Earlier this week, Zitto Kabwe, the leader Tanzanian opposition party ACT-Wazalendo, called on the country’s past presidents to reign in President John Magufuli. Mr. Kabwe, an MP from the Kigoma region, says he is appealing to respected elders and national figures to “warn President Magufuli that he is fomenting hatred and disunity that could lead to the disintegration of the nation.”
President Magufuli of the ruling Chama cha Mapinduzi (CCM) Party took office in November of 2015. Nicknamed the “Bulldozer” for his strong public works record and commitment to his projects, Magufuli’s campaign platform centered on tackling government corruption. His popularity swelled when he cancelled expensive independence day celebrations in December, just weeks after his election, and encouraged citizens to come together and clean the streets instead. These measures even won him the support of members of the opposition, including Kabwe himself.
Magufuli has also become popular among the donor community and international organizations such as the IMF. Over the last five years, Tanzania’s funding from the international community has fallen due to concerns about the government’s failure to act against corruption.
At the time of last year’s election, Kabwe openly supported Magufuli for his strong anti-corruption platform. Kabwe remarked, “We have built strong opposition based on a grand corruption agenda. Now we have a president who has decided to join us in this crusade. Why should we oppose him?”
Much of Magufuli’s action to root out corruption revolves around firing corrupt officials. In December, he sacked the Permanent Secretary for Transportation and other top officials at the Tanzanian Port Authority, as well as Anti-Corruption Chief Edward Hoseah.
In January, Tanzania’s new information minister announced a permanent ban on Mawio, a weekly-printed Kiswahili-language newspaper for “inflammatory” reporting. Days later, the Tanzania Communications Regulatory Authority (TCRA) announced a three-month suspension of six television and 21 radio stations if they failed to pay license fees. Fifteen of the radio stations and one of the television stations paid their dues a day later, but the incident is noteworthy for its implications.
Data from the Tanzania National Panel Survey shows that increased media consumption is associated with greater levels of political participation. Similarly, when Tanzanians watch more television, their approval of national politicians starts to fall. Magufuli’s move in the name of anti-corruption has undertones of an attempt to impede government transparency.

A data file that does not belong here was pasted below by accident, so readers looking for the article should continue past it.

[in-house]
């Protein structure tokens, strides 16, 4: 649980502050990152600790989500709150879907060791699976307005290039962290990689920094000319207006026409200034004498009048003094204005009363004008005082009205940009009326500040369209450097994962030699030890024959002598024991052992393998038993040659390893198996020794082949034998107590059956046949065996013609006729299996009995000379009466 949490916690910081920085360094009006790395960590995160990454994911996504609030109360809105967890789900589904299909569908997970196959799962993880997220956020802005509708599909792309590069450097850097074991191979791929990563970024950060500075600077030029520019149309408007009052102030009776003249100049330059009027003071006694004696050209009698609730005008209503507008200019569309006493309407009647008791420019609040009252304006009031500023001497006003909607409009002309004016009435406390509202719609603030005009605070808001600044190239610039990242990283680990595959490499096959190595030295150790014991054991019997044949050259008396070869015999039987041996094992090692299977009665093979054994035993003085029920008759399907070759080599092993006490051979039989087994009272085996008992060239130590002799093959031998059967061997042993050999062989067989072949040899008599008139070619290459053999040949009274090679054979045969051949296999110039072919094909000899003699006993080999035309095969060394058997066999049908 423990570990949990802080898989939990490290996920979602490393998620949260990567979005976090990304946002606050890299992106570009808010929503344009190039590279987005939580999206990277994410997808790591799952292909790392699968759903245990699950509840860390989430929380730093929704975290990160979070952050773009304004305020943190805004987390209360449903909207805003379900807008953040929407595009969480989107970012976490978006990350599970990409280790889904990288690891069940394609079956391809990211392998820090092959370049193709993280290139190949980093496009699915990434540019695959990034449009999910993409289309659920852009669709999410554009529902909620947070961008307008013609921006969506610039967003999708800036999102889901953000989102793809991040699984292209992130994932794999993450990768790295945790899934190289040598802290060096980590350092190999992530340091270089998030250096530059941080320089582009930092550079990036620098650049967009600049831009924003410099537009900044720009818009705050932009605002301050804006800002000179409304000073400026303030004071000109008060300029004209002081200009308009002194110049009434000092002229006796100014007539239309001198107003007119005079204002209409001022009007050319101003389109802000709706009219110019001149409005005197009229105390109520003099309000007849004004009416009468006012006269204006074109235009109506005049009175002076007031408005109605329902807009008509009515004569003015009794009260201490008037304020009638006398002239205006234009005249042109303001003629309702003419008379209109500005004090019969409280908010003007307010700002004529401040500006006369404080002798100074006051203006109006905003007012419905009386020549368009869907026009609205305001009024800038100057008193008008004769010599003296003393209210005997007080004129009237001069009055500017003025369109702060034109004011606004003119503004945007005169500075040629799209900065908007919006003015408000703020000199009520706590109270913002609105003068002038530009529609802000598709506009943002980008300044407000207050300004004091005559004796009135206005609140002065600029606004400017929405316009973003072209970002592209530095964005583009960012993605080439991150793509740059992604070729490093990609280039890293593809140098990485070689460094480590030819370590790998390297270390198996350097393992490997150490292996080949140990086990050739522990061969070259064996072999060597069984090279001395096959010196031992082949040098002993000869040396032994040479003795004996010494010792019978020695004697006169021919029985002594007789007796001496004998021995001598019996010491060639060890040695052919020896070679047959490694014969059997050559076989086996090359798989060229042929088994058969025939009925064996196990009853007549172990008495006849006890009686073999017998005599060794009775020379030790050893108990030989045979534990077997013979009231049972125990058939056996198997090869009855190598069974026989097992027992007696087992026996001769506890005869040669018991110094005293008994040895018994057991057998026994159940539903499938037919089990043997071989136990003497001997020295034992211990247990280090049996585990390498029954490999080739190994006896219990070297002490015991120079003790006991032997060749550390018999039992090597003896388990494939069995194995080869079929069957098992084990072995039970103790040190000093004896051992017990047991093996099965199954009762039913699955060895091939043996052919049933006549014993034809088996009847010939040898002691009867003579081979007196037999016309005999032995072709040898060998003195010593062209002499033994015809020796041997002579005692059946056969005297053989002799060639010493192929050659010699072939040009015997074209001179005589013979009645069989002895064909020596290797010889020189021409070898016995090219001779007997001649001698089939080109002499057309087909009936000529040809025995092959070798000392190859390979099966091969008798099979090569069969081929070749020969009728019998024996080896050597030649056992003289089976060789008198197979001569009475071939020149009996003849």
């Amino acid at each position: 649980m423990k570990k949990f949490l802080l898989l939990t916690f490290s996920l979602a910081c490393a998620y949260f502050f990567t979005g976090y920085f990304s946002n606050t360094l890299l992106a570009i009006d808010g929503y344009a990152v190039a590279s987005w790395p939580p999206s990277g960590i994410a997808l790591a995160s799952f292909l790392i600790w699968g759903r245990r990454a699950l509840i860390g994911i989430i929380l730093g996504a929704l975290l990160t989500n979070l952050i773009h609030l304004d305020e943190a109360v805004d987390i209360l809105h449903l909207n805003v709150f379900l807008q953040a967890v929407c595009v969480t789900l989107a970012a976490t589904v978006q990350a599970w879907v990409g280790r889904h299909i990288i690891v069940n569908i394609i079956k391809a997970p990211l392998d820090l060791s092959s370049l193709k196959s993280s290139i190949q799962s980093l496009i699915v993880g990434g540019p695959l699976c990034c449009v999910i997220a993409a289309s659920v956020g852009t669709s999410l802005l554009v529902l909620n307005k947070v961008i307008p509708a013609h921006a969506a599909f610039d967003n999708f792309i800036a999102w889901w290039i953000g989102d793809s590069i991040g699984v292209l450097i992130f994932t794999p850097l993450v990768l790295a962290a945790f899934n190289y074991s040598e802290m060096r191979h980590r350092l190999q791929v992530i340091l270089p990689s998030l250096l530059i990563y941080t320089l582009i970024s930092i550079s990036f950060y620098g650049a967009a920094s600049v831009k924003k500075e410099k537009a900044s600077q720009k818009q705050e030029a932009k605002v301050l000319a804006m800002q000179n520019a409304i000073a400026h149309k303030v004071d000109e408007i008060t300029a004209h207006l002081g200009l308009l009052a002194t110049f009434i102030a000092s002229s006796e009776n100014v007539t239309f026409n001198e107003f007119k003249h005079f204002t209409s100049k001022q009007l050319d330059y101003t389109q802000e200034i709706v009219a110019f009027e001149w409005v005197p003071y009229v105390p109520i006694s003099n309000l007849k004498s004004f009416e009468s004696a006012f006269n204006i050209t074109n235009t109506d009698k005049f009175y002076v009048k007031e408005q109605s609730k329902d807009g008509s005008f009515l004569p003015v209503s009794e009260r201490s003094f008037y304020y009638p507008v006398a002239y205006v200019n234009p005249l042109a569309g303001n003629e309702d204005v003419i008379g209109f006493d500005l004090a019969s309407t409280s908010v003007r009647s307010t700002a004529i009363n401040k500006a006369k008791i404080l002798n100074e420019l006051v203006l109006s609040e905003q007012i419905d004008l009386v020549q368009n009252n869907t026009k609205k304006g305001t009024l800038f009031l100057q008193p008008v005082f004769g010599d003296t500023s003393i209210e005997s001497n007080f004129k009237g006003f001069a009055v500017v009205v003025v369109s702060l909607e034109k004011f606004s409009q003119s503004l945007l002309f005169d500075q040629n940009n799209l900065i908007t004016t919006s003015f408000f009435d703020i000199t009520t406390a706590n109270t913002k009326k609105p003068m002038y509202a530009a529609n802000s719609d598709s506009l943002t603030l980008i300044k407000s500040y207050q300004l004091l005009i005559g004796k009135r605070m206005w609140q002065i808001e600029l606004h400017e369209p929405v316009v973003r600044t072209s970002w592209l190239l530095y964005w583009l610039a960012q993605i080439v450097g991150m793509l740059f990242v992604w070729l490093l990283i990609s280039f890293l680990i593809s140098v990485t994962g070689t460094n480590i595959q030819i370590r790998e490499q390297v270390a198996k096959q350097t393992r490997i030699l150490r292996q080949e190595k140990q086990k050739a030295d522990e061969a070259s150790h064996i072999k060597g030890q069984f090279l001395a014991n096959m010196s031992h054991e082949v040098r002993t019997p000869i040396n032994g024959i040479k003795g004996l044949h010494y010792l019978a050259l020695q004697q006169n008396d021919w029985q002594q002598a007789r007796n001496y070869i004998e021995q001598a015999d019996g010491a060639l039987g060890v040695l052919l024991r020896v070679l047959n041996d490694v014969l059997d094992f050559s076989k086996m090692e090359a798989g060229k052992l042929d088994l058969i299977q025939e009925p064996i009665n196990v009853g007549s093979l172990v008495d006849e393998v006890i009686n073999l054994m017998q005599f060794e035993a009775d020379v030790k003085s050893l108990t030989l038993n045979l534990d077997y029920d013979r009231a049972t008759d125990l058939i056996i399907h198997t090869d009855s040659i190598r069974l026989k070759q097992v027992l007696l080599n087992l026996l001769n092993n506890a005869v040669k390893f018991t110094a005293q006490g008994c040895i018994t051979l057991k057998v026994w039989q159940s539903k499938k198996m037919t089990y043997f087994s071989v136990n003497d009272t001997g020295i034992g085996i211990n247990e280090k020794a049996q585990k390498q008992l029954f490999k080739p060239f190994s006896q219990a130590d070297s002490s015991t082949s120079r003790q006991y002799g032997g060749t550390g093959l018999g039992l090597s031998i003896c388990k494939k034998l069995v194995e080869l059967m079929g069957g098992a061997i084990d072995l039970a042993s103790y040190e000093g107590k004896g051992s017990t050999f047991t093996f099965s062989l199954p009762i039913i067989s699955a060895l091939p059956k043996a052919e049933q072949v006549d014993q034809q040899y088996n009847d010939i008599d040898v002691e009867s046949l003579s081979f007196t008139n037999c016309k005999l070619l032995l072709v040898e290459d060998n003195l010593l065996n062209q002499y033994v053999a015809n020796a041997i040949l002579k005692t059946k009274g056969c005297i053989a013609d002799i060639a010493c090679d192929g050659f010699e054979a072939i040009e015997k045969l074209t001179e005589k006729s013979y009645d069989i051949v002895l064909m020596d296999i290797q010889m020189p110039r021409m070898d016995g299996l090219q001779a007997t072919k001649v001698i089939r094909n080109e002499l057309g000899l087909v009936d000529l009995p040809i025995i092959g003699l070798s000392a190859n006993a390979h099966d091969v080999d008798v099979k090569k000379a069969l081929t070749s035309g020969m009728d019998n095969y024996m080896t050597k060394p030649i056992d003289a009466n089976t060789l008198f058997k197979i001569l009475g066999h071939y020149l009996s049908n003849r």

In addition, there is reason to believe Magufuli’s popularity will soon begin to fall. If Magufuli continues to berate civil servants, he risks losing the support of the many teachers, nurses, and other government administrators nationwide who feel scapegoated by his accusations of laziness, dishonesty, and incompetence. Furthermore, as he fires his highest government officials, he will lose their loyalty and likely the support of their political allies. In doing so, he runs the risk of fomenting friction within the government and inhibiting its functionality.
Kabwe is one such disenchanted official. CCM spokesperson Christopher ole Sendeka said of Kabwe, “[He] is bitter because some of his associates have been purged from government…”
While Magufuli’s leadership has yet to generate any crises, Kabwe warns that economic troubles are on the horizon. According to Kabwe, statistics released by the Bank of Tanzania show “a downward trend in growth” since Magufuli took office, with GDP falling by four percent in the first six months of his term.
As Magufuli shuts out his political opponents, he also shuts out their concerns and the facts on which they are based. If Magufuli continues to suppress his opposition in the name of stamping out corruption, he alienates his colleagues as well as citizens nationwide. Tanzanians should be cautious of what their “Bulldozer” knocks down–transparency, cooperation, freedom of opinion–in the name of building up.